Galatians 6:11-18; Luke 8:41-56

In the Name of the Father, and of the Son, and of the Holy Spirit, Amen. Christ is in our midst! He is and shall be!

Well, since I just preached about the raising of the widow’s only son a few weeks ago, and today we have the Gospel of the raising of Jairus’ daughter from the dead, I thought that we could tackle the Epistle reading from St. Paul to the Galatians. It’s not part of the point of this homily, but it is very interesting that St. Paul makes a point of mentioning at the beginning of this reading that he is writing with his own hand. Most of his letters were dictated to a scribe, but this particular section of this Epistle he thought important enough to take the pen and paper and write in his own hand. Why?

It was a particular concern of St. Paul’s how the early Church accepted Gentile converts. If you remember, he had that disagreement with St. Peter at the Apostolic Council, recorded in Acts, and the Council essentially ended up agreeing with St. Paul that the Gentile Christians did not first have to fulfill the commandments of the Jewish law before becoming Christians. But there continued in the Church to be a group who still wanted the Gentile converts to be circumcised and to keep the Jewish law. So this is what St. Paul addresses in the beginning of our Epistle reading.

He writes: “As many as desire to make a good showing in the flesh, these would compel you to be circumcised, only that they may not suffer persecution for the cross of Christ.” In other words, some of the Jewish Christians continue to be very concerned with fitting in. They want to continue to be accepted by their Jewish friends and relatives. By associating themselves with Gentiles, who were really hated by many of the Jews, these people were becoming even more outcasts to their community. First Christians, followers of this crucified prophet, and now associating and worshipping with Gentiles. St. Paul accuses them, saying that they are not willing to bear any persecution for Christ, and for this reason they want the Gentile converts to be circumcised.

St. Paul continues, “For not even those who are circumcised keep the law, but they desire to have you circumcised that they may boast in your flesh.” Circumcision was a matter of the law – so St. Paul very pointedly says that even those calling for the circumcision of the Gentiles, for the sake of the law, were not following the law themselves. They were using the law as an excuse to have the Gentiles circumcised, and to lessen the persecution that they were feeling from their fellow Jews. Really, they were using the law very much in the same way that the Pharisees used the law – to segment people out into certain acceptable groups, and to make actions the main judgment of what was going on in a person’s spiritual life. Again, they want the Gentile Christian converts to do something that makes them look better – so that they can boast in their flesh. “See, they are circumcised, they are like us…”

St. Paul then offers the corrective – “But God forbid that I should boast except in the cross of our Lord Jesus Christ, by whom the world has been crucified to me, and I to the world.” What the world thinks of me is irrelevant, I am crucified to the world, the only measure is Christ. This one verse of St. Paul says it all – for us as Christians, everything is about Christ. Our only boast, our only glory, our only strength and support, our salvation, all we have is the Incarnate God, our Lord Jesus Christ. In the ancient Byzantine Empire, the bishops of the Church had to carry the Gospel with them anywhere they went – this was because they had no other job but to proclaim Christ; He was all they had to cling to in life. [we see this in icons of hierarchs] Sometimes, in the Church, we get easily distracted, just like the Jewish Christians that St. Paul is addressing in this portion of his Epistle. We start thinking about all sorts of things – finances, programs, what other people are doing, canons and laws, even icons and services – and it’s very easy for us to lose sight of the fact that there is only one thing needful, and that is Jesus Christ. Everything we do in this Church, and in our lives as Christians, is for Christ. If we lose sight of this, if we forget that our only boast is the Cross of our Christ, then everything is lost for us.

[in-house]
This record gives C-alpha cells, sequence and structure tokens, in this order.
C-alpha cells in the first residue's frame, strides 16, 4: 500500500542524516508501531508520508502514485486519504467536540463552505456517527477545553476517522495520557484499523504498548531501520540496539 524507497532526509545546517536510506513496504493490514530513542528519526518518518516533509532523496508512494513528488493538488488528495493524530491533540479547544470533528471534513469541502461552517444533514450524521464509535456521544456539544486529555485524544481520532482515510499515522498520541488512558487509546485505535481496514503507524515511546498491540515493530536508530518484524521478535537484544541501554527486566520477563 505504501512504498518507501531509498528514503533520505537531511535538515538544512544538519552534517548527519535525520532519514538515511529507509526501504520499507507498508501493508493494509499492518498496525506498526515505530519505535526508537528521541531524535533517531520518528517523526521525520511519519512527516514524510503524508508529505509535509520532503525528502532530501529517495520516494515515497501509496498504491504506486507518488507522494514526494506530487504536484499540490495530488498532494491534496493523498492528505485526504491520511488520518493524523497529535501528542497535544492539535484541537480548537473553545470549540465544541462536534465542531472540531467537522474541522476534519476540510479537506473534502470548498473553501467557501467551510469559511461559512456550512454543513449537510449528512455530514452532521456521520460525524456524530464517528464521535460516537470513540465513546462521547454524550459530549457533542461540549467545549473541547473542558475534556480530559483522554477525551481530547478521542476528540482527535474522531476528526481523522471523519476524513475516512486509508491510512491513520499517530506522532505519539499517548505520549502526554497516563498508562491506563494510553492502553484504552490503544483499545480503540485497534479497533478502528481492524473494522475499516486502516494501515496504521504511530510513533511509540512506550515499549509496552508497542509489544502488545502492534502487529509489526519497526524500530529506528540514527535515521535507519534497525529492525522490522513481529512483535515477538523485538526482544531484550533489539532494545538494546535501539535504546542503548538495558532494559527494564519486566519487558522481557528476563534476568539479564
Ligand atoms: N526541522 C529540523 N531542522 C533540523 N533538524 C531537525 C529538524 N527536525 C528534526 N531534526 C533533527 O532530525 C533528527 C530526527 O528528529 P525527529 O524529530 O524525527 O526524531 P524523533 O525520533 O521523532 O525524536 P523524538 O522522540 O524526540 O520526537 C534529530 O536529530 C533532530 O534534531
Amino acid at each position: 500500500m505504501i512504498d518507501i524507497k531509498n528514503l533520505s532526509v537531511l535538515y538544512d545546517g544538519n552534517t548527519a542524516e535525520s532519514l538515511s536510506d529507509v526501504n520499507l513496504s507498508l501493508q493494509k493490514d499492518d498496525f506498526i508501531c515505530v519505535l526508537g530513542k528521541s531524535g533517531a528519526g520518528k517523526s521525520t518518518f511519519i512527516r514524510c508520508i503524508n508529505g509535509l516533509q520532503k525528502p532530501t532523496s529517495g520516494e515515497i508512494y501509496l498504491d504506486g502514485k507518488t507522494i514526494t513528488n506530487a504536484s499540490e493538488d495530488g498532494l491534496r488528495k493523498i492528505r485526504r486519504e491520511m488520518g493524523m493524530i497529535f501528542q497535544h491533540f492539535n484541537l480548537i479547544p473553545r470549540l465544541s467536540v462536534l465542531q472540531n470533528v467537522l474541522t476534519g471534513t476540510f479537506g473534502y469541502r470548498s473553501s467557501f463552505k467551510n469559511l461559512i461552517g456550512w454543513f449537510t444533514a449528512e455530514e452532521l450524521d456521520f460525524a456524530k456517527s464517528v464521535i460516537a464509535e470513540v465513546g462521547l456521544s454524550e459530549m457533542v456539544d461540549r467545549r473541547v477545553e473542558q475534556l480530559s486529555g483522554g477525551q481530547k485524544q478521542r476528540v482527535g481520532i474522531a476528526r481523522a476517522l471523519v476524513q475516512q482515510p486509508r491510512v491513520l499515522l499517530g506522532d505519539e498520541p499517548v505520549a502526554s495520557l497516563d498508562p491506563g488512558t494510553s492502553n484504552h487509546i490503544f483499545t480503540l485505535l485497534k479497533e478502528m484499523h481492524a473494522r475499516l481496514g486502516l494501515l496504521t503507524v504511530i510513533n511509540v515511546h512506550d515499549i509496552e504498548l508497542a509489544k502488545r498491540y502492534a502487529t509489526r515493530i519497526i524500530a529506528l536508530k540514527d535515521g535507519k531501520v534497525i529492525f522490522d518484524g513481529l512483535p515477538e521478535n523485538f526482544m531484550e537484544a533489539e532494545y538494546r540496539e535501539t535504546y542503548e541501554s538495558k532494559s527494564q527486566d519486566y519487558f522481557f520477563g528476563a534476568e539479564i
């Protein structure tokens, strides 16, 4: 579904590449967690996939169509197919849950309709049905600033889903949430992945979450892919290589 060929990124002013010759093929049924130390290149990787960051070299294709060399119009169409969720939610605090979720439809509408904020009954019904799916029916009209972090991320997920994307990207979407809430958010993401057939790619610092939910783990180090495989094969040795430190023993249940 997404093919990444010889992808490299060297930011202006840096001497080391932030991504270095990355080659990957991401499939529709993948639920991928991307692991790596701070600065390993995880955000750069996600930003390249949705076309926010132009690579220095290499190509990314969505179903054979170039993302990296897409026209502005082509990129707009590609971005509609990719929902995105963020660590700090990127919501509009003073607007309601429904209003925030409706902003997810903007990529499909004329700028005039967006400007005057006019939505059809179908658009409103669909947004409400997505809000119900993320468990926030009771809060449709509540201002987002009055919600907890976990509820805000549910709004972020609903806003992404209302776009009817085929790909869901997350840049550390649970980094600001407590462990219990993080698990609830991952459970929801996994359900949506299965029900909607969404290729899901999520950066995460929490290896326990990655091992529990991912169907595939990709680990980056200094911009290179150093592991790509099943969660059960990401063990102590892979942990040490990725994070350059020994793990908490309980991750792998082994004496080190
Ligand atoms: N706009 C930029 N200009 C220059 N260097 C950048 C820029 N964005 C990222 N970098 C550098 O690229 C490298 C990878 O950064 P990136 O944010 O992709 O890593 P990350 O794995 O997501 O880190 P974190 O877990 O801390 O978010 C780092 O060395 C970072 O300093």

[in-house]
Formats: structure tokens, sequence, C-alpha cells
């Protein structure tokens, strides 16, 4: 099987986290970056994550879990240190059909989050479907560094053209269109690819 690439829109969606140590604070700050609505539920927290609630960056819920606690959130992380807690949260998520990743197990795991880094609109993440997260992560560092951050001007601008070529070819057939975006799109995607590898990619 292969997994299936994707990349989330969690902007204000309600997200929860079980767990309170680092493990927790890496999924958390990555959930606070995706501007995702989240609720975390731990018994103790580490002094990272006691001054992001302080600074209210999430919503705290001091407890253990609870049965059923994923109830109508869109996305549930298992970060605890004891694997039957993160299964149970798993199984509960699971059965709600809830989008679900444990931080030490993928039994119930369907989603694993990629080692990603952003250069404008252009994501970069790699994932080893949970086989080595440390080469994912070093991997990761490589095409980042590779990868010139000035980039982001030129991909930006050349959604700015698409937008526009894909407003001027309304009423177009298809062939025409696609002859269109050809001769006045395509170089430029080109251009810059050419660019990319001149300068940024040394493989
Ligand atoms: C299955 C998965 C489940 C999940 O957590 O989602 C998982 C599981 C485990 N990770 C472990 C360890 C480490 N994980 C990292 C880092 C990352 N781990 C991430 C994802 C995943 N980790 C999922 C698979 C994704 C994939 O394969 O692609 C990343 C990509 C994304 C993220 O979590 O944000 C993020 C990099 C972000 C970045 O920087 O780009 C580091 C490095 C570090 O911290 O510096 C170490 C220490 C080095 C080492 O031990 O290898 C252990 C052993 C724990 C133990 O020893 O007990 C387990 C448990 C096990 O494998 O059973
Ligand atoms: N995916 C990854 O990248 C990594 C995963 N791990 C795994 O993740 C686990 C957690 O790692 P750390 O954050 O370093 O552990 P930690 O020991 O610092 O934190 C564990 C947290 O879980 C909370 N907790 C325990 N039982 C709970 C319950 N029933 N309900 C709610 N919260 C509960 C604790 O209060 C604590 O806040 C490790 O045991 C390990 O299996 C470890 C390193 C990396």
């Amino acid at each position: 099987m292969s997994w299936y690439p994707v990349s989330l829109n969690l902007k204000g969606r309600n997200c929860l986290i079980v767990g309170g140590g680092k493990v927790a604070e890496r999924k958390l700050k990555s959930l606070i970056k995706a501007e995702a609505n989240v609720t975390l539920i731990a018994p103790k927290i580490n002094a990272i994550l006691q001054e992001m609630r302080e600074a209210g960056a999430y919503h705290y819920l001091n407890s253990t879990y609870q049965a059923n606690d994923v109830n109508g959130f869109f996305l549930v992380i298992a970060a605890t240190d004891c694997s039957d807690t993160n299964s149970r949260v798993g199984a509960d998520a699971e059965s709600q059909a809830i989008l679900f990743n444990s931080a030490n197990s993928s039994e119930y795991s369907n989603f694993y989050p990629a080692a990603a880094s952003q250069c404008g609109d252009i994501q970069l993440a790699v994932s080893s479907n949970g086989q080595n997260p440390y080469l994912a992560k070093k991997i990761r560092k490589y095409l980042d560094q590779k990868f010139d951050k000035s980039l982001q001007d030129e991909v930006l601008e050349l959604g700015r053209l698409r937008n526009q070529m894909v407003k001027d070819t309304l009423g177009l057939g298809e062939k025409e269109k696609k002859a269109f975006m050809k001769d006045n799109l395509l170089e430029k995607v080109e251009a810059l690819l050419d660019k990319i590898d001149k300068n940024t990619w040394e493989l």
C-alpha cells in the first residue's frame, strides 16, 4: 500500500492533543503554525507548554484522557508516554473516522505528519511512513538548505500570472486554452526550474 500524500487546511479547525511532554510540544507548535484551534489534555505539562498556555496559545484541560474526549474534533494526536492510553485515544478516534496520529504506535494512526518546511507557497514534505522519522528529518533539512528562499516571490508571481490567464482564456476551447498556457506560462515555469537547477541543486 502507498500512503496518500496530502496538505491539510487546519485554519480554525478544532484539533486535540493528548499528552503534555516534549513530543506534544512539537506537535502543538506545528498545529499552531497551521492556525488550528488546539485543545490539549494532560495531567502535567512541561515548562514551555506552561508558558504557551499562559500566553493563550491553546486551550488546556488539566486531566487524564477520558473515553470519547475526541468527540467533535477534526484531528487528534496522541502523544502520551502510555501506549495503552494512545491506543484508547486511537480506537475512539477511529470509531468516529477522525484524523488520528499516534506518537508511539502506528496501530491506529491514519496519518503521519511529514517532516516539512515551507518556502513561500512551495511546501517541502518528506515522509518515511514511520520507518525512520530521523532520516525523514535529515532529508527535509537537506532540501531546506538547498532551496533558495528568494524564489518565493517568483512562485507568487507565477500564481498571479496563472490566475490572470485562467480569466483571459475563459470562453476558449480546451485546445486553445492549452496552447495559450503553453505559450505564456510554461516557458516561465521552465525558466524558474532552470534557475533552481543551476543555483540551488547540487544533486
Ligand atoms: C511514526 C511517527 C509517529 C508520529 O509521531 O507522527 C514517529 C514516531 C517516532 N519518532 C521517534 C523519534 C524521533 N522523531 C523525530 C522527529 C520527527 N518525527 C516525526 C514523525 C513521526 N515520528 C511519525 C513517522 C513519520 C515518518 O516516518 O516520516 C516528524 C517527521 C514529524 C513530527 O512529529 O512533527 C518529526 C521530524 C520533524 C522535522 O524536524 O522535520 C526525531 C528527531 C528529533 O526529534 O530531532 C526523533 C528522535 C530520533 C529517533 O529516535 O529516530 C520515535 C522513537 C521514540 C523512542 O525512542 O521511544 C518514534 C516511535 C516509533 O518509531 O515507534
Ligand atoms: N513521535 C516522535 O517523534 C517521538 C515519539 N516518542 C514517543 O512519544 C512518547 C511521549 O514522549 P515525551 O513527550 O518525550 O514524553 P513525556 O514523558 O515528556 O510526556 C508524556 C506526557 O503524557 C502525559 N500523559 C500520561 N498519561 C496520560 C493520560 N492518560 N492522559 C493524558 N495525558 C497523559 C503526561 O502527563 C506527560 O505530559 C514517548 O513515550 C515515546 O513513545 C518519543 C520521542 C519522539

In the last two verses I’ll touch on this morning, St. Paul continues by saying “For in Christ Jesus neither circumcision nor uncircumcision avails anything, but a new creation. And as many as walk according to this rule, peace and mercy be upon them, and upon the Israel of God.” Nothing has any meaning in Christ other than being made a new creation in Him. This is what St Paul means when he says that “neither circumcision nor uncircumcision avails anything.” We can follow the right canons, we can say the right words, we can own our icons and say our prayers and read our spiritual books – but unless we give ourselves over to Christ to be remade in His hands, like clay in the hands of a potter, then all of it is meaningless. We’re to be made a new creation in our Lord Jesus Christ – to have our hearts renewed by His life and His love. And as long as we walk according to this rule – to the rule of acquiring the life of Christ for our own – then St. Paul bestows his blessing, and numbers us with the Israel of God.

We have no boast but Christ our Lord, the Cross of Christ, and no other purpose in life than to draw near to Him, and to let Him reshape us in His image.

Glory to Jesus Christ! Glory forever!

Author Matthew Jackson